Ryan Lochte Fake Twitter Swoons Over Girls, Hopes For Romance

US swimmer Ryan Lochte is seen after the men's 200m backstroke heats swimming event at the London 2012 Olympic Games on Augus
US swimmer Ryan Lochte is seen after the men's 200m backstroke heats swimming event at the London 2012 Olympic Games on August 1, 2012 in London. AFP PHOTO / MARTIN BUREAU (Photo credit should read MARTIN BUREAU/AFP/GettyImages)

In an Olympic Games that has seen more than its fair share of Twitter flaps -- not to mention the elevation of a glorified towel to Twitter star status -- it should come as no surprise that swimming sensation Ryan Lochte has inspired his very own parody account.

@ItsRyanLochte, an unverified account that has quickly garnered more than 5,000 followers, has been busy posting lovelorn Tweets throughout the afternoon.

The soon-to-be 28-year-old Olympian, who has so far earned five medals, has quickly become one of America's most eligible bachelors -- a label he himself championed in comments made to ESPN The Magazine.

"My last Olympics, I had a girlfriend -- big mistake," Lochte said, before going on to estimate that "70 to 75 percent of Olympians" would have sex during the games.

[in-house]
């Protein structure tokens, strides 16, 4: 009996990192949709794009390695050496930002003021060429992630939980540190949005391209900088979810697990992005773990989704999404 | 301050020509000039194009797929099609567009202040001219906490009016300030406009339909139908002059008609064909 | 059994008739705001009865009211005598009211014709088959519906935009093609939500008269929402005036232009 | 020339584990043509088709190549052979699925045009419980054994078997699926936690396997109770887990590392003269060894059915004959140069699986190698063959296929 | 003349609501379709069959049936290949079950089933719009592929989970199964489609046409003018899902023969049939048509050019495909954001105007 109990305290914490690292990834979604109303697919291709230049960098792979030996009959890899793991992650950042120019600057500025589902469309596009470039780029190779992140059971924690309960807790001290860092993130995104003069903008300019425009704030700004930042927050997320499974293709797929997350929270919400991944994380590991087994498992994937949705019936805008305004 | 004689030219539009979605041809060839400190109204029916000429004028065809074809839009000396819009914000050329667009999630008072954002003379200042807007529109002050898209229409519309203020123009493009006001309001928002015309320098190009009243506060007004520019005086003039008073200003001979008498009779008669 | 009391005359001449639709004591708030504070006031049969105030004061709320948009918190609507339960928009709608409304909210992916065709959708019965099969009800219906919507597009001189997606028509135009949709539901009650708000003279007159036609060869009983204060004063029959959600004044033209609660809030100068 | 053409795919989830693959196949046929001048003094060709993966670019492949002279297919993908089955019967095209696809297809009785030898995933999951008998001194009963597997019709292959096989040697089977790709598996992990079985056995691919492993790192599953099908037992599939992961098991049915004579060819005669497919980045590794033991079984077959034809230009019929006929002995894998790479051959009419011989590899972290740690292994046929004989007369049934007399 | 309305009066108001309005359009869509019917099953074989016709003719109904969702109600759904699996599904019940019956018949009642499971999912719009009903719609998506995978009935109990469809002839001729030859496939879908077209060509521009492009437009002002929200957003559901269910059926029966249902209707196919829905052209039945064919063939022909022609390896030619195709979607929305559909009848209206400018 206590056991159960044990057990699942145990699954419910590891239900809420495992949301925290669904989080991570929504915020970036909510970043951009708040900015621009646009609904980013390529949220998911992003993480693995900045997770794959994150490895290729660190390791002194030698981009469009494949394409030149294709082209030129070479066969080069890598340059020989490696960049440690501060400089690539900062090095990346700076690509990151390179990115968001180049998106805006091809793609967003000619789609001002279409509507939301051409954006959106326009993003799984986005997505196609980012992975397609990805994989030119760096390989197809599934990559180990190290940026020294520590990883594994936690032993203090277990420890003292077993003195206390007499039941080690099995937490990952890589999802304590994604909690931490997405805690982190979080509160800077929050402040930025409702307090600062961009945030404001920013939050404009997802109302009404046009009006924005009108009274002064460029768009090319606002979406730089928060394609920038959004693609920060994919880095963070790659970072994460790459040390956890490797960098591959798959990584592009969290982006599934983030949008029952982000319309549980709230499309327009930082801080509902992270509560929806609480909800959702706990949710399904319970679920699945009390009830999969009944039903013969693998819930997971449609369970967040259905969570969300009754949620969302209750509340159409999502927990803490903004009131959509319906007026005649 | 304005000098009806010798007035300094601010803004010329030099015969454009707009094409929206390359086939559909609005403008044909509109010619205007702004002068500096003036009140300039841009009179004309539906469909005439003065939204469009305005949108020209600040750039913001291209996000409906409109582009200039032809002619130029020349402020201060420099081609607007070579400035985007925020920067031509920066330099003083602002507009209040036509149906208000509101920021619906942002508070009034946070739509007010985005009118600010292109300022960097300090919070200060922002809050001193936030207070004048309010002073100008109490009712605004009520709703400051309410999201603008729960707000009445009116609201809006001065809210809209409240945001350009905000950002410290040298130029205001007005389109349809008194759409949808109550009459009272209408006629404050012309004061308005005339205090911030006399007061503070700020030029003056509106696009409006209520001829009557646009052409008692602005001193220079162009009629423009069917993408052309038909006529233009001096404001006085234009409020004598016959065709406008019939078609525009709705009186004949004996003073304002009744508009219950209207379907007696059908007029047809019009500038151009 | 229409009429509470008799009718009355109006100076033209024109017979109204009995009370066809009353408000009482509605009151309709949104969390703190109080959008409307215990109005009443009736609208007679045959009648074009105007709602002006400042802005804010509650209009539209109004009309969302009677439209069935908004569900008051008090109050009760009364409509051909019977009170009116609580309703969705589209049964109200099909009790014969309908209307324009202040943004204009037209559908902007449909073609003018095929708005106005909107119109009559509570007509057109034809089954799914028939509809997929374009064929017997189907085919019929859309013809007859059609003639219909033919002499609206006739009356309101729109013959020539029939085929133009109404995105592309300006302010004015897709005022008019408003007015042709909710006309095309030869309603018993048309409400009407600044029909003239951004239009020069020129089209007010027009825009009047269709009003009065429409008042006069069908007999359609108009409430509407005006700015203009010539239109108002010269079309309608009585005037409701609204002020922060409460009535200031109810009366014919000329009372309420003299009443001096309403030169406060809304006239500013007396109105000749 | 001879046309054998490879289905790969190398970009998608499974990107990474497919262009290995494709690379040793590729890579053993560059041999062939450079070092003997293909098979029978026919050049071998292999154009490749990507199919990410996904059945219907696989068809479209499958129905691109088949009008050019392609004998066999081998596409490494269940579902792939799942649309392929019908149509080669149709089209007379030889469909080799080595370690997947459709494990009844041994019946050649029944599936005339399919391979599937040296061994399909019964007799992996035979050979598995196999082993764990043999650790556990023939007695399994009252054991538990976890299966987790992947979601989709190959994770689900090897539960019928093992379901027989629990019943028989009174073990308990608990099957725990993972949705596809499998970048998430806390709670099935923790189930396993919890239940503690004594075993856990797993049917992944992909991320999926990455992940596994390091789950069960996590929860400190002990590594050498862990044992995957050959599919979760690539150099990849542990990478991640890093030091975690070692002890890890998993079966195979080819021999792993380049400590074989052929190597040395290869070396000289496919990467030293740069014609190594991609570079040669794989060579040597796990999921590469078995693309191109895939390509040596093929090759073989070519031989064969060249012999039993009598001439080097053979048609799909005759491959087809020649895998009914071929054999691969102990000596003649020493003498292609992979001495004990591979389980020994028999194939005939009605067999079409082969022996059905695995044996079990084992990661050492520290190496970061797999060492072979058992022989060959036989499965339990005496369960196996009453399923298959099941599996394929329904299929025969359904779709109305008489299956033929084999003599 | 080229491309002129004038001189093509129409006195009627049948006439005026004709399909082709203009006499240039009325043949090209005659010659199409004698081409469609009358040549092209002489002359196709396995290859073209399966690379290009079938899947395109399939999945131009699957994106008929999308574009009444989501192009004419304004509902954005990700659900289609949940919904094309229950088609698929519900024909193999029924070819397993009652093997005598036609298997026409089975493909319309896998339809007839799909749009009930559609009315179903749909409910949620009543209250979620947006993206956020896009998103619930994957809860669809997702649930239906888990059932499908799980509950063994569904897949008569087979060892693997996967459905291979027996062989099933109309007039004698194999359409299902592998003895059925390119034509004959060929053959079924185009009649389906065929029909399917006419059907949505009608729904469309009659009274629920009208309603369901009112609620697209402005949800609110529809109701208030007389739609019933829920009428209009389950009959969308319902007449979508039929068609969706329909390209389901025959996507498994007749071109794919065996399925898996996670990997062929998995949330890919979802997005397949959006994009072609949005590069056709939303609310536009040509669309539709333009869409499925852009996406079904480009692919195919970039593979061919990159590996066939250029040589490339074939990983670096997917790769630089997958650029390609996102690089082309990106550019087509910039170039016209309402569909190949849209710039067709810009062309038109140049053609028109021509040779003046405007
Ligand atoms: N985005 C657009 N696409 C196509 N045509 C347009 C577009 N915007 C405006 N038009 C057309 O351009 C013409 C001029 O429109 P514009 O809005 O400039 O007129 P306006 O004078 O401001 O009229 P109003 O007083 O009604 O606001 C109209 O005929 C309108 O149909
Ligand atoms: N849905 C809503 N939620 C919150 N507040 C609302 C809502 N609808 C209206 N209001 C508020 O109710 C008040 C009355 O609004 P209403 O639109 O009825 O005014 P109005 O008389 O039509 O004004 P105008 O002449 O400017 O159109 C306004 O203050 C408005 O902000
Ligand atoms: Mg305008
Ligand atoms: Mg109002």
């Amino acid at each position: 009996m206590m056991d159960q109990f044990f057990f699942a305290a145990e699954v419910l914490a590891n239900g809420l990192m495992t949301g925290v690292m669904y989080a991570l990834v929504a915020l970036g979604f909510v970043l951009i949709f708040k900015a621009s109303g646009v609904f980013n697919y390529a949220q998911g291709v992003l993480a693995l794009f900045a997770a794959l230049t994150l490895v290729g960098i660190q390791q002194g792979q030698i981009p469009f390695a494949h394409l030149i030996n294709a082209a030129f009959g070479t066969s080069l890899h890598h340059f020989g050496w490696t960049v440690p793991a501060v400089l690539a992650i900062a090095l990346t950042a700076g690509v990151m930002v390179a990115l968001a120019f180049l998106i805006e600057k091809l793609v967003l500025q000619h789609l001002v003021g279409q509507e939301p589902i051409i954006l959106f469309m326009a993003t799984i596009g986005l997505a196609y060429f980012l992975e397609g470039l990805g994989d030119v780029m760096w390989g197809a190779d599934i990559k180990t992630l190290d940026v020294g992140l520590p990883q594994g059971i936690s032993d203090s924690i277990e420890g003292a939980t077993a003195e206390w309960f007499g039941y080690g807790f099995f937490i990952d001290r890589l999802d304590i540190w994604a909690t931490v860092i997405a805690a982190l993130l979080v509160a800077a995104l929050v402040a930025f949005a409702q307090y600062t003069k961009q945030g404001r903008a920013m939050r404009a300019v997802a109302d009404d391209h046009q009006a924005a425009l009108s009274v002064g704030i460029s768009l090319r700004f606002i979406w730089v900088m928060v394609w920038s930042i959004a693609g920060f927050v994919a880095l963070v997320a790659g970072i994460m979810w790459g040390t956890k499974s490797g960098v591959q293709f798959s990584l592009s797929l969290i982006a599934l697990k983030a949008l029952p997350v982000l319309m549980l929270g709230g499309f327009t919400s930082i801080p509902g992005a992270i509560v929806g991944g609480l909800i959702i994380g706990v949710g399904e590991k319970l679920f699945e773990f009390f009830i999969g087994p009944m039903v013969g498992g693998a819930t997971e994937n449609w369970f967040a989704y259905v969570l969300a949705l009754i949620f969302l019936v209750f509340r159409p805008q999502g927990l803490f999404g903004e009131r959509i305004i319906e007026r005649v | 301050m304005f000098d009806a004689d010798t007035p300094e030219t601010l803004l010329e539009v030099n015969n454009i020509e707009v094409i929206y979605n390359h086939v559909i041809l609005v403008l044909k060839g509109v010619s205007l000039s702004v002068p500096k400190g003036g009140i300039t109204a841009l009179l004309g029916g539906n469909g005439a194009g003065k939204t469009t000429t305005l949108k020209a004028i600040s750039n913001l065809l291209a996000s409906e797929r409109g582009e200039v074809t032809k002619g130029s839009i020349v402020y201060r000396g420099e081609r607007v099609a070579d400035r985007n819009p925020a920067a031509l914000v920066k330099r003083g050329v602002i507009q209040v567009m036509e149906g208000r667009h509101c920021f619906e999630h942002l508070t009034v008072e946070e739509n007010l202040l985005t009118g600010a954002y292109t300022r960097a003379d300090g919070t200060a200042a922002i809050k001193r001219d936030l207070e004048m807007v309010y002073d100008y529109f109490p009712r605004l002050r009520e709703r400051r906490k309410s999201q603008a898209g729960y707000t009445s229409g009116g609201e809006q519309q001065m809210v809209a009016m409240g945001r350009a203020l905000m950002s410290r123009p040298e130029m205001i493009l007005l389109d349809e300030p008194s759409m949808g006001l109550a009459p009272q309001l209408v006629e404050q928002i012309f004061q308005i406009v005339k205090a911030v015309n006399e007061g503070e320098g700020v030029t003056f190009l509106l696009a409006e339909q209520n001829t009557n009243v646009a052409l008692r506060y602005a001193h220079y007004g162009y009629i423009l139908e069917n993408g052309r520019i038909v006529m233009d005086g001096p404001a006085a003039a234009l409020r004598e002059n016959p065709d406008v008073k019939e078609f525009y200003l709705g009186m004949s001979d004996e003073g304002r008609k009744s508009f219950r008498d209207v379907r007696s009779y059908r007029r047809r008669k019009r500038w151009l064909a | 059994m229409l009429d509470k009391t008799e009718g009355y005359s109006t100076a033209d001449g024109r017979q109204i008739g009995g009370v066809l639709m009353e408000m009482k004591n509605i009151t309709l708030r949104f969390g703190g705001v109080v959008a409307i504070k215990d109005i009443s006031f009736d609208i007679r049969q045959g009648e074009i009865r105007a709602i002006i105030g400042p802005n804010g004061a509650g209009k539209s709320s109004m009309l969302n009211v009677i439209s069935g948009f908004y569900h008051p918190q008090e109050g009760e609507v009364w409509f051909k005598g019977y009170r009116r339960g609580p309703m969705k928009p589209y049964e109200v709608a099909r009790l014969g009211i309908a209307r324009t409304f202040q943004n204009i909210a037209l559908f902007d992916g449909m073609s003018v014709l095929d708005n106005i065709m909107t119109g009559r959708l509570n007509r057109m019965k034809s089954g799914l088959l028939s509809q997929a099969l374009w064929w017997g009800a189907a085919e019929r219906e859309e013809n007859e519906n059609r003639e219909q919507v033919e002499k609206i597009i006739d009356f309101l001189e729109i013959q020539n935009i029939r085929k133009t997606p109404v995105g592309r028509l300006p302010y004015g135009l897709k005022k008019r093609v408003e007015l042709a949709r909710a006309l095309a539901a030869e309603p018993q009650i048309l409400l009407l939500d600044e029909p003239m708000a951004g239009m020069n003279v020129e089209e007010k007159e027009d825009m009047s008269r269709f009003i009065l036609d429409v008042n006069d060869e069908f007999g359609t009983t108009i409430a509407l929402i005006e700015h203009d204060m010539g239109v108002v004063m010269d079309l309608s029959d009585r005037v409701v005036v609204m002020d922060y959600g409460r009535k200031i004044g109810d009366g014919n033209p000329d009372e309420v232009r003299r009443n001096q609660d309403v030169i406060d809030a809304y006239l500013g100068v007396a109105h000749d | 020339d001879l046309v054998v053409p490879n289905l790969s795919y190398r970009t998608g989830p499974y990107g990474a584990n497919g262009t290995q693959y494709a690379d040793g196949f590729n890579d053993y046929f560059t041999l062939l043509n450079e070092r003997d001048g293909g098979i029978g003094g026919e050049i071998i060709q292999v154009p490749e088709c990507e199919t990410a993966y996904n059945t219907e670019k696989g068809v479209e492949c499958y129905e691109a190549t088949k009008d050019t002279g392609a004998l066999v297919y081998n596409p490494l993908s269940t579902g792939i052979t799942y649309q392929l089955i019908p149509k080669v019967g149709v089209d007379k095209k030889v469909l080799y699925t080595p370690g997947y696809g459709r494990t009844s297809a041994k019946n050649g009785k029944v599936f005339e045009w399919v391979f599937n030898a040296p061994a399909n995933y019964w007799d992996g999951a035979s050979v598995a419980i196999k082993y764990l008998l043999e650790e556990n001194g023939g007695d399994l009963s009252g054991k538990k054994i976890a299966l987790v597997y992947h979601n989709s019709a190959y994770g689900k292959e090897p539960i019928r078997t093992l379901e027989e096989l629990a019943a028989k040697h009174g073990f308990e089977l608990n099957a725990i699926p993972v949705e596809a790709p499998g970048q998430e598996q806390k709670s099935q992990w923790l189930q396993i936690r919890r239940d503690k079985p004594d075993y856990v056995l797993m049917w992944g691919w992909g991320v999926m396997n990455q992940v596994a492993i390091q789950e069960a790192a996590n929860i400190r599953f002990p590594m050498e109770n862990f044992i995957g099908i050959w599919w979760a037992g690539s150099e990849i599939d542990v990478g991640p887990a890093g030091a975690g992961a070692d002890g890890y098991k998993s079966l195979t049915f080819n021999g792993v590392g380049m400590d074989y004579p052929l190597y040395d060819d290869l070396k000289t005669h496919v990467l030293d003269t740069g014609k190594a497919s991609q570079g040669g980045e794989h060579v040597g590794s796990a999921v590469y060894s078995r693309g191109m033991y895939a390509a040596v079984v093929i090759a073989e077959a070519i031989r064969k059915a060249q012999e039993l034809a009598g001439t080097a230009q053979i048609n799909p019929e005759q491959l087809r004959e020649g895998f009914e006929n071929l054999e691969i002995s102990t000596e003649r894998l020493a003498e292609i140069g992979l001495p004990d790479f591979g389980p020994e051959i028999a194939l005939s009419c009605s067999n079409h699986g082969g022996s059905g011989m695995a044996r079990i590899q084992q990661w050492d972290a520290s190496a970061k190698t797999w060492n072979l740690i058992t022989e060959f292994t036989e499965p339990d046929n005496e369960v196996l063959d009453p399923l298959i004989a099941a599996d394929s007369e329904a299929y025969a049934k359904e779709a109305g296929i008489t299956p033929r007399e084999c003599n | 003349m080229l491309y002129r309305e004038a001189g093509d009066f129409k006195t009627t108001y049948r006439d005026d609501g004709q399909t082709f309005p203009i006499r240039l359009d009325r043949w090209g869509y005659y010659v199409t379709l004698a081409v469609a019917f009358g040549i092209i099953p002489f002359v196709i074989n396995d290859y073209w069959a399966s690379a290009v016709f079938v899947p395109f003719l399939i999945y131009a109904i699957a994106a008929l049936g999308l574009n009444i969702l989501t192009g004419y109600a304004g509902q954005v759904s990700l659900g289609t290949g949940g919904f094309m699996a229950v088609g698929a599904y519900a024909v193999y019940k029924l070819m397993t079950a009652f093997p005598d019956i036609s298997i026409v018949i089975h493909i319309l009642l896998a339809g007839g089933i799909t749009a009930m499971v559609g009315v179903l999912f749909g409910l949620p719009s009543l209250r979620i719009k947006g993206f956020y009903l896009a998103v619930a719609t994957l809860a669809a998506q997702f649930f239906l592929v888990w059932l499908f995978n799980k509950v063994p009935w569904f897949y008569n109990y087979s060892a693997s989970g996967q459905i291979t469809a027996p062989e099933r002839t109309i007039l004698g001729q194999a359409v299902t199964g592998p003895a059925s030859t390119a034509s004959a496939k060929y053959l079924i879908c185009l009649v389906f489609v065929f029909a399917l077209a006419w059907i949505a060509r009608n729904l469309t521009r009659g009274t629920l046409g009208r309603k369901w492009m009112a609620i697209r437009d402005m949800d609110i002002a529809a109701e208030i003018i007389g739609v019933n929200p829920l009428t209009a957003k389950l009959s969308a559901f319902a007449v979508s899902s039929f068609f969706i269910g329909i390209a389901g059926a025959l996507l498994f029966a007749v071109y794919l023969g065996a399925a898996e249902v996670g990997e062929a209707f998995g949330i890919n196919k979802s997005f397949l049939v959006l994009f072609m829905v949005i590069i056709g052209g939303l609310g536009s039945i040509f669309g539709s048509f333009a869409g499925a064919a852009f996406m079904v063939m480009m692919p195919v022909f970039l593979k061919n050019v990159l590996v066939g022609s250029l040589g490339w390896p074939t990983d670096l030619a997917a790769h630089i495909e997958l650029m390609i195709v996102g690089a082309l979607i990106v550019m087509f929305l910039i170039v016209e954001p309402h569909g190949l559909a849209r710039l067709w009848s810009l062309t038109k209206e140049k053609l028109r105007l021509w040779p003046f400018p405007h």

Lochte's mom recently spoke with NBC's "Today," ostensibly to chat about her son's athletic prowess, but somewhere along the way the conversation shifted to Lochte's sex life.

“He goes out on one-night stands,” Ike Lochte told TODAY.com. “He’s not able to give fully to a relationship because he’s always on the go.”

Perhaps in order to counteract this image (or perhaps to play it up via Twitterverse irony), @ItsRyanLochte has been alternating sappy love advice with understated pleas for affection.

Ryan Lochte's real Twitter account, which has more than 643,000 followers, was the subject of its own storyline last week, after the swimmer started getting "weird" in the aftermath of his disappointing fourth place finish in the 200-meter freestyle, the FW notes.

Of course, Lochte is not the only athlete with a Twitter presence.

The 2012 Games have been all about the microblogging, with athletes such as LeBron James and Lolo Jones garnering plenty of attention via the 140-character social media platform.

The prevalence and ease of Twitter is a double-edged sword, of course, as several athletes have also been disciplined or even banned for errant or controversial posts.

Lochte has yet to speak out about his Twitter alter ego, but it's fairly safe to guess someone from his camp will eventually comment on the phenomenon.